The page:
On the lookout for abundance

I was starting to see that the good in our lives is spiritual; it has its source in our creator, God, and can never run out. 

My financial situation looked dire. Some work that had made up a substantial portion of my income was unexpectedly discontinued, and it didn’t seem possible that I could live much longer on what was in my bank account. Then a simple inspiration led to a shift in thought that began to turn things around. 

One morning during this anxious time, I was driving while listening to a radio interview with the American writer Annie Dillard. She was talking about her new book of essays that had just come out, The Abundance: Narrative Essays Old and New. When the interviewer asked how she had chosen that title, she spoke about feeling that her writing was a gift she should give the world. She mentioned a quote that was in the front of the book, part of a verse from the Quran: “They will question thee concerning what they should expend. Say: The Abundance.” An included essay from her book The Writing Life says: “One of the few things I know about writing is this: spend it all, shoot it, play it, lose it, all, right away, every time. Don’t hoard what seems good for a later place in the book, or for another book; give it, give it all, give it now. . . . Anything you do not give freely and abundantly becomes lost to you.” 

I felt I was being called to give generously and trust that my daily needs would be met.

Her message reminded me of a line from a familiar hymn: “Share Thy joy and spend it freely” (Elizabeth C. Adams, Christian Science HymnalNo. 58, © CSBD). I also thought of the children of Israel in the wilderness during the Exodus being instructed to take just the amount of manna they needed for that day; anything over would spoil and be useless. I felt I was being called to adopt a similar attitude that included both a willingness to give generously and a trust that my daily needs would be met. These two things are not mutually exclusive, because they are both based on the law of divine abundance. 

As I kept driving that day, listening intently to the interview, I stopped at a red light and saw that I was behind a car with a bumper sticker that said, “Abundance is everywhere.” I was in awe. 

I was starting to see that the good in our lives is spiritual; it has its source in our creator, God, and can never run out. That week I had been studying the current Bible Lesson from the Christian Science Quarterly, which was on the topic “Substance” and included this verse from Luke (the version here is from the New Living Translation): “Give, and you will receive. Your gift will return to you in full—pressed down, shaken together to make room for more, running over, and poured into your lap” (Luke 6:38). 

I felt inspired to take that instruction literally. I was impelled to buy a couple of gifts for a friend who was expecting. And I told a friend I was supposed to have dinner with that I wanted to treat her. Then, a few days later I got a message from someone saying that an anonymous donor wanted to give me funds for an ecumenical conference on Christian unity that I had wanted to attend but could not afford. I still felt the need to be frugal but found myself losing the nagging feeling of being poor.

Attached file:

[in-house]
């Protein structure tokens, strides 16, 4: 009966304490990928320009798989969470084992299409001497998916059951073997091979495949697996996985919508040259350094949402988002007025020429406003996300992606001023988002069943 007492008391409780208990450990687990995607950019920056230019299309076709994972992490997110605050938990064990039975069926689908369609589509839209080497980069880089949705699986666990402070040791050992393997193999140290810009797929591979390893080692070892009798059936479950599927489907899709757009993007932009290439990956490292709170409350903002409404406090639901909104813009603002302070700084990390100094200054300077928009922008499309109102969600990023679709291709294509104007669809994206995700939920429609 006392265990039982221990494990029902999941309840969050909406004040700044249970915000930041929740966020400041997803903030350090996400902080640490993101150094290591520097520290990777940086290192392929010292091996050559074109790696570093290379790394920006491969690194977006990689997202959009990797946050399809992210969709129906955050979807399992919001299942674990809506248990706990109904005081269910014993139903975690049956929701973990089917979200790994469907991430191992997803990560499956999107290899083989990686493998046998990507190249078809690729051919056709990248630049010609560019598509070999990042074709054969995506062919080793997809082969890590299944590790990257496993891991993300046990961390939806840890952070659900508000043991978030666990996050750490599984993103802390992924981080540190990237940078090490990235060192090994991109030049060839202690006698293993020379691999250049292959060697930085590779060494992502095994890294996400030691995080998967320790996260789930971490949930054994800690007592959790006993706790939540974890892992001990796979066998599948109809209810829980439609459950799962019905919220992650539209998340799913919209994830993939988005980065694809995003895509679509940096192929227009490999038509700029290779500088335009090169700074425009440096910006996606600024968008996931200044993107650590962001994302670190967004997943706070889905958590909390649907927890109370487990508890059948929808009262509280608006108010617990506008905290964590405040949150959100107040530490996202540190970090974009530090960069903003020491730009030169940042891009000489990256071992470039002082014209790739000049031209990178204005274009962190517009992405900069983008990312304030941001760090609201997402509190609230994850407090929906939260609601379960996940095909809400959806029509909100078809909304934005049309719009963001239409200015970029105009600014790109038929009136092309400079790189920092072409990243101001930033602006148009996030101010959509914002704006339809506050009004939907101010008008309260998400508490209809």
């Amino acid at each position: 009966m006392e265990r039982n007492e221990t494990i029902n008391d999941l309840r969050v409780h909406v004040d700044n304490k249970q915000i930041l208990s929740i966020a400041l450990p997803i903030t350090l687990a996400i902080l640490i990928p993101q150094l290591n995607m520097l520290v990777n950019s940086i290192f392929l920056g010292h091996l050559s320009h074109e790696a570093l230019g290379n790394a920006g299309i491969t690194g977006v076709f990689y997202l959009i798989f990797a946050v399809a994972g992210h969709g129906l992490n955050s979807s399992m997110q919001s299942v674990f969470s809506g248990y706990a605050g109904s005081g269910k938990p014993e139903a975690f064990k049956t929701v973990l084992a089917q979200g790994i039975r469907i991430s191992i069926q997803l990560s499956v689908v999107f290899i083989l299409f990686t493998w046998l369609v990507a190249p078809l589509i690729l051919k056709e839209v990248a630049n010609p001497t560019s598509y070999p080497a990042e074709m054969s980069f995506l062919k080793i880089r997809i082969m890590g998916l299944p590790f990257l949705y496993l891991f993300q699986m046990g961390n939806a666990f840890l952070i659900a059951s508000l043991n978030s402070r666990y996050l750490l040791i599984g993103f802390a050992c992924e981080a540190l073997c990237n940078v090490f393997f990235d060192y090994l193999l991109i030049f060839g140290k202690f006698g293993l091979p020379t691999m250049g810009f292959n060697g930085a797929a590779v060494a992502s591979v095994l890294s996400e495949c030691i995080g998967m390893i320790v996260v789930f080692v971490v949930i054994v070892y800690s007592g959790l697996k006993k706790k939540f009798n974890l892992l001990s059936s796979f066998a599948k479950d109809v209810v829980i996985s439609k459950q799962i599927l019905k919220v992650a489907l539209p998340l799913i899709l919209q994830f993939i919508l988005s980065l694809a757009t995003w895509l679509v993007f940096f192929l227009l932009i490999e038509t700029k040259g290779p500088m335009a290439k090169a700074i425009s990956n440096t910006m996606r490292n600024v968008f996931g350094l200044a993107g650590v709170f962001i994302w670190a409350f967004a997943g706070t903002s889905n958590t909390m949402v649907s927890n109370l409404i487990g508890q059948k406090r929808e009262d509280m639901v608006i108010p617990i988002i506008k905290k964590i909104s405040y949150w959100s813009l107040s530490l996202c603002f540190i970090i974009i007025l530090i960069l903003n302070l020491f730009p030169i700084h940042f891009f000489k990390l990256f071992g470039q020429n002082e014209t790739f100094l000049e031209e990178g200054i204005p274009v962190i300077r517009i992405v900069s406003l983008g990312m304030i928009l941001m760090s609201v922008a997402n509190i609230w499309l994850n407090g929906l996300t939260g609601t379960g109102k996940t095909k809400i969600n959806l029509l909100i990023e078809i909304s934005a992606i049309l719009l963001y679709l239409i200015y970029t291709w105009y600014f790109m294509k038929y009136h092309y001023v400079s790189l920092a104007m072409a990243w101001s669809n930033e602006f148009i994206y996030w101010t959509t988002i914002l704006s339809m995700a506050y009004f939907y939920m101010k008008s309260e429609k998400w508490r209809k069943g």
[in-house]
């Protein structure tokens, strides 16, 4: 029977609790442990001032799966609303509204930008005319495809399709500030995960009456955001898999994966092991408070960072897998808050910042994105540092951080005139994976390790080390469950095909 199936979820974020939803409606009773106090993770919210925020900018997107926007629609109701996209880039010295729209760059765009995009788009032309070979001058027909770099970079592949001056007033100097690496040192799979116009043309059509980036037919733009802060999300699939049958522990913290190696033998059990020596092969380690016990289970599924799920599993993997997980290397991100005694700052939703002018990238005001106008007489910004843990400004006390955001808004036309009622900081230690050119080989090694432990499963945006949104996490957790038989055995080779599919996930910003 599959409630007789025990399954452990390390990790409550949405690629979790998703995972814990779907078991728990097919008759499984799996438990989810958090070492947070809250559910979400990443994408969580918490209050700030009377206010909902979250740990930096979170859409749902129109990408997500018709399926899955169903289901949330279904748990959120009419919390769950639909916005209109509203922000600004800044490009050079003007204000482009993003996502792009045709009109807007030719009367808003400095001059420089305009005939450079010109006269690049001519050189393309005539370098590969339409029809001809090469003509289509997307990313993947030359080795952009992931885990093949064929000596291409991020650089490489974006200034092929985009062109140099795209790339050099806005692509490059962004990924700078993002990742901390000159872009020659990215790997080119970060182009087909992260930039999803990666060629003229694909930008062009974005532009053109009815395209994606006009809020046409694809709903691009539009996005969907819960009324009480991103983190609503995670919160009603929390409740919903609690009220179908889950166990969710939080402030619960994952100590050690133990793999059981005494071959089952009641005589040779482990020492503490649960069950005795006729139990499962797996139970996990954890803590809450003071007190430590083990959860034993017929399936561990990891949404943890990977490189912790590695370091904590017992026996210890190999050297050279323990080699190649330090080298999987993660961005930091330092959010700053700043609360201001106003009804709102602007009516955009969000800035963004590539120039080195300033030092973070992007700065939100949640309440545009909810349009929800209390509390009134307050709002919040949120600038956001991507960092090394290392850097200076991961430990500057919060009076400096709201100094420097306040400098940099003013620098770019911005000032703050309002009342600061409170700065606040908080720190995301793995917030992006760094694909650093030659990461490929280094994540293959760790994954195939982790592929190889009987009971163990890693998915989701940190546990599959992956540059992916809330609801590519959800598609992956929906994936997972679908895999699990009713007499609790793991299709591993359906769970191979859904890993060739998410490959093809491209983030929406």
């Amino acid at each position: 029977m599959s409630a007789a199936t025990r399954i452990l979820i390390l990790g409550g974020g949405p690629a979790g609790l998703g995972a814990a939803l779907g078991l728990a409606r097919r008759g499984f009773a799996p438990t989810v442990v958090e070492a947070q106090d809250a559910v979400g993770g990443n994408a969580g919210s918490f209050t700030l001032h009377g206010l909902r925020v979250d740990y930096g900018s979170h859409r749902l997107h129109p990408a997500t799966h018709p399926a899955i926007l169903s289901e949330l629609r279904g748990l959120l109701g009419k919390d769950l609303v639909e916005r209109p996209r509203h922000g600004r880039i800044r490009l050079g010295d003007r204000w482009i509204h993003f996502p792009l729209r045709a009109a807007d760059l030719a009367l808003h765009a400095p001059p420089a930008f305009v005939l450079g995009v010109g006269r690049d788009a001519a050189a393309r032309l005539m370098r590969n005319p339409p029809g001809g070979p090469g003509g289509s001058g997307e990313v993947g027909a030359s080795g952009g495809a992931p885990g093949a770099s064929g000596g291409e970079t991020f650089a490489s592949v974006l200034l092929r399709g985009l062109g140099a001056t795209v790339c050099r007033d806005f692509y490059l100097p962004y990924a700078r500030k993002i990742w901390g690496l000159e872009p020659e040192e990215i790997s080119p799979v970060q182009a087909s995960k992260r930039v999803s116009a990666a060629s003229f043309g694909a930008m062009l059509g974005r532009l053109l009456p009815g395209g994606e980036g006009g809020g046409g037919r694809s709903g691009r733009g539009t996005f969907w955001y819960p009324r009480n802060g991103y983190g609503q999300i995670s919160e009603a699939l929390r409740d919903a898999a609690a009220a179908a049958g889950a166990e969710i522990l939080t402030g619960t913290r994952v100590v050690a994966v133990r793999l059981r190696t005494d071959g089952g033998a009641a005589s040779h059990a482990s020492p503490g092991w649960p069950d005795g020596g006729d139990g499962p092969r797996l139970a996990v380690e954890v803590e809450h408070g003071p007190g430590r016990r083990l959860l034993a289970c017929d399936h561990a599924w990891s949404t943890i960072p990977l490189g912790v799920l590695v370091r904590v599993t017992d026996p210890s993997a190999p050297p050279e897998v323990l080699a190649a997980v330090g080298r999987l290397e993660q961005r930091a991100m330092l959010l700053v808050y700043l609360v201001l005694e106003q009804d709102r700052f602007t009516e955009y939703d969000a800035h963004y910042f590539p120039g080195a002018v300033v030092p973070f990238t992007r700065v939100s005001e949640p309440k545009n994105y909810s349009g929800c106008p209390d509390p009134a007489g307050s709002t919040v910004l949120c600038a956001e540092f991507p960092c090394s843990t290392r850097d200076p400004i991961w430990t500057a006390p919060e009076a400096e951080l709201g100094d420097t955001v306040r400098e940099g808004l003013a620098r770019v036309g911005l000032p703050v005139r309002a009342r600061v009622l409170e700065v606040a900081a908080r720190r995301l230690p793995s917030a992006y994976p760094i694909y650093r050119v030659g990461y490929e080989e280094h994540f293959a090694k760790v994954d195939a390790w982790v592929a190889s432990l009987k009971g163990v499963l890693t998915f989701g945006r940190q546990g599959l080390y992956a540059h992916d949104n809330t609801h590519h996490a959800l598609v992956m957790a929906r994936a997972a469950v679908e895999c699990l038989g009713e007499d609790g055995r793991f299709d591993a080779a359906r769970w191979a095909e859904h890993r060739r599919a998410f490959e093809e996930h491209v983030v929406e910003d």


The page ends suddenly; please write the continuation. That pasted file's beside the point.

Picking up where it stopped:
One day I attended a lecture in a beautiful museum and thought how much I would love to spend the day there, but the admission fee seemed out of reach. Then I thought of that bumper sticker that said “Abundance is everywhere” and realized I could enjoy the “museum” of beauty that was all around me. On a walk the next morning, I noticed the vivid colors of the flowers, the sun persistently peeking through clouds, and a tree that had paper hearts hung on it, and I felt as though I were in a museum. 

We can find freedom from lack and demonstrate abundance, no matter what our bank balance is.

Of course, we don’t give to others for the sake of getting but rather for the joy of being what we naturally are, the generous reflection of infinite Love, God. This whole experience taught me that we can find freedom from lack and demonstrate abundance, no matter what our bank balance is. Keeping in mind Mary Baker Eddy’s directive “God requires wisdom, economy, and brotherly love to characterize all the proceedings of the members of The Mother Church, The First Church of Christ, Scientist” (Church Manual, p. 77), I prayed for guidance and was led to make some practical adjustments to my housing situation and financial practices that made it possible for me to live on my current income. But my income also gradually grew with unexpected opportunities that came my way—and I had a lovely time when I did eventually get to visit that museum. 

Mrs. Eddy, who discovered Christian Science, had much experience herself with living on a low income and facing difficult financial circumstances. But she generously gave of her time and money even as she tirelessly shared her profound spiritual discovery with the world. Mrs. Eddy kept a note in the back of her copy of her book Science and Health with Key to the Scriptures that read: “Whenever there seems to be a need or lack in your experience, this simply indicates the scientific fact that this seeming need is already supplied by God’s gracious abundance. Then give thanks with your whole heart because you have learned in Christian Science that God’s supply is on hand” (We Knew Mary Baker Eddy, Expanded Edition, Vol. II, p. 484). 

I have found that giving thanks for the spiritual substance in our lives, even before we see it manifested, has practical results, enabling us to continue to more seamlessly experience the divine truth displayed on that bumper sticker: Abundance is everywhere.

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Milestones, not millstones
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